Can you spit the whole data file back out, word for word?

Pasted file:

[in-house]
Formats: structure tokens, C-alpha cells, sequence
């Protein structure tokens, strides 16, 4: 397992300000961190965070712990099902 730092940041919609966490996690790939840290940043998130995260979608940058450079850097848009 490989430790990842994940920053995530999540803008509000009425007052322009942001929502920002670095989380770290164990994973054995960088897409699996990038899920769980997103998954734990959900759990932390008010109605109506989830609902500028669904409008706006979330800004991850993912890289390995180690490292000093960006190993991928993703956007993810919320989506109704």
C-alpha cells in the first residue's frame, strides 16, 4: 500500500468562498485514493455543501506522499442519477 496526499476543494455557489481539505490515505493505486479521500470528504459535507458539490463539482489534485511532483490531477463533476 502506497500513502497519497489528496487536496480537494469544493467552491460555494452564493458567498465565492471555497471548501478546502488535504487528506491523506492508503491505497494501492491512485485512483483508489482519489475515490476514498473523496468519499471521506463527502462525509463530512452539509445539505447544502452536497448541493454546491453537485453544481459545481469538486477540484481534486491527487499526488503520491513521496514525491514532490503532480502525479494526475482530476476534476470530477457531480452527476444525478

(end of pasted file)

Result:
[in-house]
Formats: structure tokens, C-alpha cells, sequence
């Protein structure tokens, strides 16, 4: 397992300000961190965070712990099902 730092940041919609966490996690790939840290940043998130995260979608940058450079850097848009 490989430790990842994940920053995530999540803008509000009425007052322009942001929502920002670095989380770290164990994973054995960088897409699996990038899920769980997103998954734990959900759990932390008010109605109506989830609902500028669904409008706006979330800004991850993912890289390995180690490292000093960006190993991928993703956007993810919320989506109704």
C-alpha cells in the first residue's frame, strides 16, 4: 500500500468562498485514493455543501506522499442519477 496526499476543494455557489481539505490515505493505486479521500470528504459535507458539490463539482489534485511532483490531477463533476 502506497500513502497519497489528496487536496480537494469544493467552491460555494452564493458567498465565492471555497471548501478546502488535504487528506491523506492508503491505497494501492491512485485512483483508489482519489475515490476514498473523496468519499471521506463527502462525509463530512452539509445539505447544502452536497448541493454546491453537485453544481459545481469538486477540484481534486491527487499526488503520491513521496514525491514532490503532480502525479494526475482530476476534476470530477457531480452527476444525478